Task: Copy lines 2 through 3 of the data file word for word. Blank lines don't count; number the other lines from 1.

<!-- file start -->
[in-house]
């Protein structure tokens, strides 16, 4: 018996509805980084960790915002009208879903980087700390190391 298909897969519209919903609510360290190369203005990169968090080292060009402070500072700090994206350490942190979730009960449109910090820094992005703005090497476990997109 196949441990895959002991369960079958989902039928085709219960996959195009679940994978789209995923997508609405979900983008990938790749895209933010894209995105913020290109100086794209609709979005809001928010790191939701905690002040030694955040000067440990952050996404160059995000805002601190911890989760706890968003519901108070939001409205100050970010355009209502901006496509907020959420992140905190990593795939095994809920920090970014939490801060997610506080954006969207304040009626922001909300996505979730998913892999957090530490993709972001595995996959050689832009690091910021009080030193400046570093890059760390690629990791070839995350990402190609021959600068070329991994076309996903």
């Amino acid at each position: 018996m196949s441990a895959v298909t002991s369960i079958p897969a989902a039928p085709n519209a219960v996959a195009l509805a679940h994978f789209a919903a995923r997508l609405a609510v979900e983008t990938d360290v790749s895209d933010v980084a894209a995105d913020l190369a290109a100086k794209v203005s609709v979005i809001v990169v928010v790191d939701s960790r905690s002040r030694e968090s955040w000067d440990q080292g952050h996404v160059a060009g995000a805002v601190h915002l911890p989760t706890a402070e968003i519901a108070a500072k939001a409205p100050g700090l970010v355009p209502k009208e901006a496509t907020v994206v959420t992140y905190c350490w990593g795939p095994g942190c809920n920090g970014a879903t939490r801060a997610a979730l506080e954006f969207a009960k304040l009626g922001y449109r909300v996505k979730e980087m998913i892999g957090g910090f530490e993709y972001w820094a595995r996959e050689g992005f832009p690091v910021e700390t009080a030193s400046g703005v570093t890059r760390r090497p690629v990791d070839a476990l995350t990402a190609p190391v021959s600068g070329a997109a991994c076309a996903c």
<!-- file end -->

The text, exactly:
């Protein structure tokens, strides 16, 4: 018996509805980084960790915002009208879903980087700390190391 298909897969519209919903609510360290190369203005990169968090080292060009402070500072700090994206350490942190979730009960449109910090820094992005703005090497476990997109 196949441990895959002991369960079958989902039928085709219960996959195009679940994978789209995923997508609405979900983008990938790749895209933010894209995105913020290109100086794209609709979005809001928010790191939701905690002040030694955040000067440990952050996404160059995000805002601190911890989760706890968003519901108070939001409205100050970010355009209502901006496509907020959420992140905190990593795939095994809920920090970014939490801060997610506080954006969207304040009626922001909300996505979730998913892999957090530490993709972001595995996959050689832009690091910021009080030193400046570093890059760390690629990791070839995350990402190609021959600068070329991994076309996903």
């Amino acid at each position: 018996m196949s441990a895959v298909t002991s369960i079958p897969a989902a039928p085709n519209a219960v996959a195009l509805a679940h994978f789209a919903a995923r997508l609405a609510v979900e983008t990938d360290v790749s895209d933010v980084a894209a995105d913020l190369a290109a100086k794209v203005s609709v979005i809001v990169v928010v790191d939701s960790r905690s002040r030694e968090s955040w000067d440990q080292g952050h996404v160059a060009g995000a805002v601190h915002l911890p989760t706890a402070e968003i519901a108070a500072k939001a409205p100050g700090l970010v355009p209502k009208e901006a496509t907020v994206v959420t992140y905190c350490w990593g795939p095994g942190c809920n920090g970014a879903t939490r801060a997610a979730l506080e954006f969207a009960k304040l009626g922001y449109r909300v996505k979730e980087m998913i892999g957090g910090f530490e993709y972001w820094a595995r996959e050689g992005f832009p690091v910021e700390t009080a030193s400046g703005v570093t890059r760390r090497p690629v990791d070839a476990l995350t990402a190609p190391v021959s600068g070329a997109a991994c076309a996903c």